Funje is a traditional Angolan side dish made of cassava flour whisked into boiling water.
IT IS TIME.
FOR A ***DRUMROLL PLEASE***
MOTHER-DAUGHTER COOK OFF.
Wait, Hold Up
The most common side dish in Angola is a recipe called funje. It is just boiled water and cassava flour whisked together until it forms a mashed potato-like consistency.
As I was researching funje, I came across two different ways that it could be made. The first was the modern way, where you mix the flour and the water and then put the pot in an oven. The funje needs to bake for 45 minutes and then it is ready to eat!
The other way is… well… Interesting to say the least. The second way to make funje is to use a huge pot to boil water on the stove. Once the water is boiling, you remove the pot from the stove and sit on the floor with the pot between your legs. You pour the cassava flour into the water and use a wooden oar to continuously beat the mixture until it forms the consistency you would like. Obviously we needed to try both.
The Cook-off Begins
IN ONE CORNER STANDS ALEXANDRIA OF THE FOREIGN FORK. Oar in hand, boiling pot at the ready, she glares across the ring at her opponent with a look of determination on her face.
ACROSS THE RING MAMA FOREIGN FORK SMIRKS BACK AT HER DAUGHTER. She is calm, cool, and collected, ready to tackle this challenge with a whisk and an oven.
THE BELL DINGS. MAMA FOREIGN FORK IS UP FIRST.
The Modern Method
Okay my analogy kind of falls apart here because we cooked one at a time… My mom’s method was to wet the cassava flour with a little bit of cold water and mix until a stiff dough formed. She then added this dough to the water boiling on the stove and used a metal whisk to stir the mixture until it was smooth. By the end of my mom’s whisking session, she was complaining of a sore arm, and when we looked in the pot, we could see why. The mixture was thick and lumpy…. Pretty much the opposite of what we wanted. We put it in the oven anyways with high hopes that it would magically fix itself during the cooking process.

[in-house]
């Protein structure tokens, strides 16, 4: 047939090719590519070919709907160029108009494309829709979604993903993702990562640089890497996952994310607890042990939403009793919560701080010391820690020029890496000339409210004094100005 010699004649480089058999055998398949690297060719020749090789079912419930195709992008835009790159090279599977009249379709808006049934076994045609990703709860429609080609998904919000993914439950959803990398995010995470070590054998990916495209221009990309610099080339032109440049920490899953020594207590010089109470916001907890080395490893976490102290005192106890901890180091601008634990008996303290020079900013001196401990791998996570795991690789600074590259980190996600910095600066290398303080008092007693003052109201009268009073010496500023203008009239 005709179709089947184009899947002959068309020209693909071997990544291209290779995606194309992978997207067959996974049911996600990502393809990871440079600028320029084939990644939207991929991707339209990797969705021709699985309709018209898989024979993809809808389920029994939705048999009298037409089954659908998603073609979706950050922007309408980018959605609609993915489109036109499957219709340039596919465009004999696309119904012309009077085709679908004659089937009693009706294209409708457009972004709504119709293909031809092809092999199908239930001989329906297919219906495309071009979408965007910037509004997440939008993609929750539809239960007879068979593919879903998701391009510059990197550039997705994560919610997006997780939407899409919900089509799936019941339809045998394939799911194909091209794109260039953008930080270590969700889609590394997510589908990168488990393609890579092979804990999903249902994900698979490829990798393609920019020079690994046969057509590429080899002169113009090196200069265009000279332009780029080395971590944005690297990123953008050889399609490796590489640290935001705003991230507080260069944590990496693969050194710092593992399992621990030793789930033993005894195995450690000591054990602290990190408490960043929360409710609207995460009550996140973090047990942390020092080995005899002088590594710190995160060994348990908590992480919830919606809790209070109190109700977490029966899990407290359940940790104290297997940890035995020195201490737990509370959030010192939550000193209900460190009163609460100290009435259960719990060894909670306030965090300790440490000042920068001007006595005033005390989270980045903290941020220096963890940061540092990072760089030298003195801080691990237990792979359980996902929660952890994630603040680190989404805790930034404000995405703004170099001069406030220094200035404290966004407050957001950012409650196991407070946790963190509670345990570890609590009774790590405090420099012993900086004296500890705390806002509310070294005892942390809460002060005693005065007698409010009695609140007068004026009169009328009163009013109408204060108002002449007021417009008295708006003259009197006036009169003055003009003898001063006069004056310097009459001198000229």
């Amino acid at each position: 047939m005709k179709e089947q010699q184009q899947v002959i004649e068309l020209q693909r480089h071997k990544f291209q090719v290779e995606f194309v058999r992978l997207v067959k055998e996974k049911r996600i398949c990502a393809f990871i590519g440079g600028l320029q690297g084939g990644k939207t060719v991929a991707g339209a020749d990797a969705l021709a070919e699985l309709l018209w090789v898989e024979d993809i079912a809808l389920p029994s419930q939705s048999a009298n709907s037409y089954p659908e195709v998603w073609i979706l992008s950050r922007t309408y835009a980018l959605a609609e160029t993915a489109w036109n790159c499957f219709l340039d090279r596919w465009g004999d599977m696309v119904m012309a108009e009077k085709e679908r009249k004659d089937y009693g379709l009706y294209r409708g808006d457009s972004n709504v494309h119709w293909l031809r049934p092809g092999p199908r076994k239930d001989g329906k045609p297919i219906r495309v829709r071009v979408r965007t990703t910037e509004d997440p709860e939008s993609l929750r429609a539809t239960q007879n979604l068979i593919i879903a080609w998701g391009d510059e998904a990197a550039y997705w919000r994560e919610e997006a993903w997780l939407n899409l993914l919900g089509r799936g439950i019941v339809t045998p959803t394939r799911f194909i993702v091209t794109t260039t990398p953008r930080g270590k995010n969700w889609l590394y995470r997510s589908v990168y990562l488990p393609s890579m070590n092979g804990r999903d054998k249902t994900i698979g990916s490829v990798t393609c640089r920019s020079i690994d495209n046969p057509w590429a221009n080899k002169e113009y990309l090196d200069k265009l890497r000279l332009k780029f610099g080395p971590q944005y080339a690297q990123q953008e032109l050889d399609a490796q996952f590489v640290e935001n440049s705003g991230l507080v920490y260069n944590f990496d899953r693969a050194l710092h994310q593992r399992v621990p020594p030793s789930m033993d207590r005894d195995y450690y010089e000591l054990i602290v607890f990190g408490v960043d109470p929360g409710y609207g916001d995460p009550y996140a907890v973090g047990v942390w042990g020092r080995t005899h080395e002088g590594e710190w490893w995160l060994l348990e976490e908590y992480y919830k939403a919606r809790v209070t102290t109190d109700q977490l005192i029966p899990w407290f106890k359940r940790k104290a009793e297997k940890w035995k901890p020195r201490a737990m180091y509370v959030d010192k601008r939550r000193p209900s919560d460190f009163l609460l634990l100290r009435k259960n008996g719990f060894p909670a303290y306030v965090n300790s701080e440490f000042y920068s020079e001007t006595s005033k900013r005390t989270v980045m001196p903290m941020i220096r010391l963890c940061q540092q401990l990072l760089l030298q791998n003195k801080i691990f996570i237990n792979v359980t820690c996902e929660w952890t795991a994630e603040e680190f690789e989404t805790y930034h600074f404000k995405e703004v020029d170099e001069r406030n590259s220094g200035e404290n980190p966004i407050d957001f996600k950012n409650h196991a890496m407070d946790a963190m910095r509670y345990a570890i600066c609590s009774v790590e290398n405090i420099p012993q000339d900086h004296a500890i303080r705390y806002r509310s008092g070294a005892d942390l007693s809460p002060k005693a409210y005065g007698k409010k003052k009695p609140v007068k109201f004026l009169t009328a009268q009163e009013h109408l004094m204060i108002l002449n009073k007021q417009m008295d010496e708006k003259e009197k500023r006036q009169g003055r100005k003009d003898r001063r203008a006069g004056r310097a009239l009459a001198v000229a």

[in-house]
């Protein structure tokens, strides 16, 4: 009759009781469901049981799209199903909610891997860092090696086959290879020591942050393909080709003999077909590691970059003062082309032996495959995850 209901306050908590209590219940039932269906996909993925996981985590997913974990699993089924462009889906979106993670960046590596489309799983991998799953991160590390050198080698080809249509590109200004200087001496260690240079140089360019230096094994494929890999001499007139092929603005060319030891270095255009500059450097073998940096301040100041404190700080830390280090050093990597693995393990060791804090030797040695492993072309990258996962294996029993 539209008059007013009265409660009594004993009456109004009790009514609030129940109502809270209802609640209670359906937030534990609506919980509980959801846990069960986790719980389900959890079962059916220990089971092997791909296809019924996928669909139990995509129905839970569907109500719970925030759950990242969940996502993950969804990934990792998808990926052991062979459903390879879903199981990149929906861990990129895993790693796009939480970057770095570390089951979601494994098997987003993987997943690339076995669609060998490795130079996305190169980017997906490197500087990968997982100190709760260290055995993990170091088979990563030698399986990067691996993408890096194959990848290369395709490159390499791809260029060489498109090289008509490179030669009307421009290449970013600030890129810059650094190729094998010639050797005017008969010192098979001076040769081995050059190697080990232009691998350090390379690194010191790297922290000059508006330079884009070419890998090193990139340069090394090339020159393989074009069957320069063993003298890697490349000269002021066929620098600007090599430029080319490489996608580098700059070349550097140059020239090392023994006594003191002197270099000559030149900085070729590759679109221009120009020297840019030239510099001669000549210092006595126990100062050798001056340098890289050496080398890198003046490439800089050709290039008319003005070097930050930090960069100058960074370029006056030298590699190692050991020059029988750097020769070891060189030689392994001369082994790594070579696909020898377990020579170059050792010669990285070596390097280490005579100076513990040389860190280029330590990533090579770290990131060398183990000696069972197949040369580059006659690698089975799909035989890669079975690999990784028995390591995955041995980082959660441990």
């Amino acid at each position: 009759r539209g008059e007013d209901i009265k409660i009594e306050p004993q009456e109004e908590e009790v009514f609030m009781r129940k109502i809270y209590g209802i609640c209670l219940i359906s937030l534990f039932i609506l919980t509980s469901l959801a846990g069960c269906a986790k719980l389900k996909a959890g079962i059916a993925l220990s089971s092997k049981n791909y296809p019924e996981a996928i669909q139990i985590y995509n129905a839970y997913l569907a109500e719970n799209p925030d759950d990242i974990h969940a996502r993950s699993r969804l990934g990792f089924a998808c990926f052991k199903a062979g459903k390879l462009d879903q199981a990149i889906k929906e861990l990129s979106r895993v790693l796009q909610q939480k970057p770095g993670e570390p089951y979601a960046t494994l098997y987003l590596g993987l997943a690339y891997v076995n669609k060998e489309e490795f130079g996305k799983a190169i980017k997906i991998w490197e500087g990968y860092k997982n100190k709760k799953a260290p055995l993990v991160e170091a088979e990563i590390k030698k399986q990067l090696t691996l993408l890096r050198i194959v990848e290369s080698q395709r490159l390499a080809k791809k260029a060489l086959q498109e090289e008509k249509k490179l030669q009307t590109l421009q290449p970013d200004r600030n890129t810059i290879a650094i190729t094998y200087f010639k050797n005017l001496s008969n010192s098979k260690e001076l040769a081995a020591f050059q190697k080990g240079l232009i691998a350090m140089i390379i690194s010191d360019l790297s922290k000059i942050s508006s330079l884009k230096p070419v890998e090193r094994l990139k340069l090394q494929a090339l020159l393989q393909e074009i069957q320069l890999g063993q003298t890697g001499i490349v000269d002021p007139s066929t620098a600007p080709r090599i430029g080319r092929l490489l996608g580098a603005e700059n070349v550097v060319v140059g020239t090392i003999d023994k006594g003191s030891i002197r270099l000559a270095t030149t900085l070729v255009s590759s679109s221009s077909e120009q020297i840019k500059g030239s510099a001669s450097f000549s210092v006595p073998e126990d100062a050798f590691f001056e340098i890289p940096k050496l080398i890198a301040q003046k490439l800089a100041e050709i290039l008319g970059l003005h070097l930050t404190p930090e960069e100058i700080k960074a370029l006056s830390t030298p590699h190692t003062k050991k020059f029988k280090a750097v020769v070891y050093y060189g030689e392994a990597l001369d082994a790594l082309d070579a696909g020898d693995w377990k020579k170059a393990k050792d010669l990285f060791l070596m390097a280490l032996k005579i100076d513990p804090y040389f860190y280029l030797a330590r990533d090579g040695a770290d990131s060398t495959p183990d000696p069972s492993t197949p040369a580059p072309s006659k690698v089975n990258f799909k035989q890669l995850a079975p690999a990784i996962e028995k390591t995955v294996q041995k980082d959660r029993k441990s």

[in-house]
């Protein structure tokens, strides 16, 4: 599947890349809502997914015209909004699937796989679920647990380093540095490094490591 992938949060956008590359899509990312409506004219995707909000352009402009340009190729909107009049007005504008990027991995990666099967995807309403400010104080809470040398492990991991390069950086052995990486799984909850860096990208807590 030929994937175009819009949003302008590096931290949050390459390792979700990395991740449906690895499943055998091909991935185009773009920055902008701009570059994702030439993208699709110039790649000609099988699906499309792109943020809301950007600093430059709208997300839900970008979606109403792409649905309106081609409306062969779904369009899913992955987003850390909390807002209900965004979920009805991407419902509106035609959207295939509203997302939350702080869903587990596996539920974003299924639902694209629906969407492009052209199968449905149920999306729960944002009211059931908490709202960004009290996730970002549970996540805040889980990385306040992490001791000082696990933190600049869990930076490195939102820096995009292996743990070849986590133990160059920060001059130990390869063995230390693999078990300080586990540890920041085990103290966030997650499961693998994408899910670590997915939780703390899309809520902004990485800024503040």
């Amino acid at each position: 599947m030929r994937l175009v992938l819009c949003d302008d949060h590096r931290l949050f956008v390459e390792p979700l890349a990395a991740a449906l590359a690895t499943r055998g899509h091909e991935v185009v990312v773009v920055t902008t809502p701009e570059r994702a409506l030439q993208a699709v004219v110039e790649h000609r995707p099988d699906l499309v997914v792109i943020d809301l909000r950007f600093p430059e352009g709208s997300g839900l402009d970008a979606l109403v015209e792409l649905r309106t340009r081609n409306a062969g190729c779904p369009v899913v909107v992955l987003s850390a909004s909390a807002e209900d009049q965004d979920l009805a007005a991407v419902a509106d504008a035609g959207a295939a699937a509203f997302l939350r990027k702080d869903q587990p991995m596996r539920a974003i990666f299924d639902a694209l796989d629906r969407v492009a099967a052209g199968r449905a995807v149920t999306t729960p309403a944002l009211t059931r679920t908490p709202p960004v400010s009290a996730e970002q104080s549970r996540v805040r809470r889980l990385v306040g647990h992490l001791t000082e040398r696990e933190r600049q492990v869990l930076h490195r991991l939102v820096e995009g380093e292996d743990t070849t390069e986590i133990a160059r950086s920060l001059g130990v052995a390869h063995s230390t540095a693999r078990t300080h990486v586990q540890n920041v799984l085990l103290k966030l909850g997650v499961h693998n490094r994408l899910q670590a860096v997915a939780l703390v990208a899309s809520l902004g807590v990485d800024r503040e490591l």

The Traditional Method
When it was my turn, I walked into the kitchen with my armor on. My feet sported 7 year old ugg boots to protect my toes from any splashing, boiling water. I had a beach towel on the ready, waiting to coat my lap so that the hot pot wouldn’t burn my legs. I’ll admit that I was a little nervous before my half of the challenge began….
As soon as the flour hit the water, I started whisking, and I didn’t stop until I was certain that my funje was ready. It only took about 5 minutes, and at the end, I had a perfectly smooth, creamy funje just waiting to be eaten… no oven time necessary!
Now, unfortunately my friends, this success in the texture department did NOT correlate to success in the taste department. In all honesty, I think that the funje tasted exactly how it was intended to taste. However, it tasted how you would imagine… just some flour mixed with water, devoid of seasoning or add-ins. We all tried a tiny forkful, and that was about all we could handle.This isn’t to say that none of you will like it! There’s an entire country out there in which funje is a principle staple in the diet. My family might not have been a fan, but that doesn’t mean that the food of this country is inherently bad! It just means that our taste buds were not used to the different flavors of another country.
AT THE END OF THE MATCH, ONLY CHEF TRIUMPS OVER THE OTHER. ALEXANDRIA “FOREIGN FORK” DRZAZGOWSKI STANDS WITH ONE ARM RAISED ABOVE HER HEAD IN VICTORY. IN THE COMPETITION OF THE FUNJE, THE TRADITIONAL METHOD REIGNED SUPREME.
Funge (Cassava flour pudding)
An Angolan specialty in which cassava flour is mixed with water to make a paste of mashed potato consistency. It is eaten as a side dish!
- 2 cups cassava flour
- 4 cups water
The Modern Way
Preheat oven to 350 degrees.
Bring 4 cups of water to a boil on the stove. Be sure to do this in a pot that can also be transferred to the oven with a lid.
Put 2 cups of cassava flour in a bowl and wet with cold water until it is just damp. Mix to incorporate.
When the water is boiling, add the pre-mixed flour and water into the boiling water, and whisk to combine. Continue to whisk until all of the lumps are out of the mixture.
Cover with a lid and place in oven for about 45 minutes.
Bring 4 cups of water to a boil on the stove.
When the water is boiling, remove the pot from the stove. Sit on the ground with the pot in your lap (pro tip: put a beach towel over your lap, wear shoes, and have oven mitts handy). I did not splatter at all, but its better to be safe than sorry!
Pour the cassava flour into the water and whisk as fast and as hard as you can with a wooden oar (or a wooden spoon) until the mixture is completely smooth. A lumpy funje is considered subpar.
Enjoy right away!
Methods extracted from https://ethnicfoodsrus.com/around-the-world-recipes/african-cuisine/angolan-cuisine/funje/